The American Heritage Dictionary defines the term qfairy taleq as a fictitious, highly fanciful story or explanation. Can such a narrative furnish pragmatic advice on important topics like sound thinking, overcoming indecisiveness, stress reduction, emotional self-management, and getting along better with others? This book, Practical Fairy Tales for Everyday Living, shows that it can. Practical Fairy Tales for Everyday Living provides twenty-five highly fanciful stories featuring characters who successfully battle a variety of personal problems and mishaps through the formulations of general semantics, a science-based qself-helpq system designed to assist individuals to better evaluate and understand everyday difficulties. (Steve Allen, polymath and author of numerous books, including Dumbth: 81 Ways to Make Americans Smarter, lists as Idea Number 81: Learn general semantics.) While the stories are not true in the literal sense of that word, the British pundit G.K. Chesterton observed that qFairy tales are more than true-not because they tell us dragons exist, but because they tell us dragons can be beaten.q Some of the stories you will find here contain plot elements from familiar literary classics and children's fairy tales. Other yarns offer completely original scenarios. All the stories have in common a desire to inform and entertain with a bit of humor. That was my purpose in writing these tales, and I hope that is your experience in reading them.But whenever she had Rod up to her apartment to doplumbing work, which was fairly oftenas Amandakept intentionally breaking things in the bathroom and kitchento get him to fix them, hebarely glanced ather. aI betRod isna#39;t attracted to meanbsp;...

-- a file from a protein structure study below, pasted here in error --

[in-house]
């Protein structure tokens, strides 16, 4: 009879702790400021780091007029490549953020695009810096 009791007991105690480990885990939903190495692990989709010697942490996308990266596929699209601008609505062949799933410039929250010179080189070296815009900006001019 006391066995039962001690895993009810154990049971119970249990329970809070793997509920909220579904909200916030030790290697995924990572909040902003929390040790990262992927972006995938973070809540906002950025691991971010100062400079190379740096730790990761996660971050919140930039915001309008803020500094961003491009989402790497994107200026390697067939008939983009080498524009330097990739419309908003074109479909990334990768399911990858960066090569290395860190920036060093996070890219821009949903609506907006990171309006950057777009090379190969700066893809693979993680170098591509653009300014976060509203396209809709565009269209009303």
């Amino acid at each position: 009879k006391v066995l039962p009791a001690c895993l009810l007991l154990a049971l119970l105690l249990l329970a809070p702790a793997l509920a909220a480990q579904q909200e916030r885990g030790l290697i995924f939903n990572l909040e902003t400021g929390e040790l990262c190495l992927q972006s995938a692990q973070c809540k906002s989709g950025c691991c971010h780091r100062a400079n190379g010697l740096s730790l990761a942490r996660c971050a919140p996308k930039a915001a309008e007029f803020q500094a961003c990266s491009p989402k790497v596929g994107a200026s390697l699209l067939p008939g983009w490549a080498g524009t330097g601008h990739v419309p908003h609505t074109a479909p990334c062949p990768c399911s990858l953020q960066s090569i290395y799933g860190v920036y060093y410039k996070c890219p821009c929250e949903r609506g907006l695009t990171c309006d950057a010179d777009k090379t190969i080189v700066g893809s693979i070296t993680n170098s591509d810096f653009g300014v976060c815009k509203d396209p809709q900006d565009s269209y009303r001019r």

|Title||:||Practical Fairy Tales for Everyday Living|
|Publisher||:||iUniverse - 2007-02-19|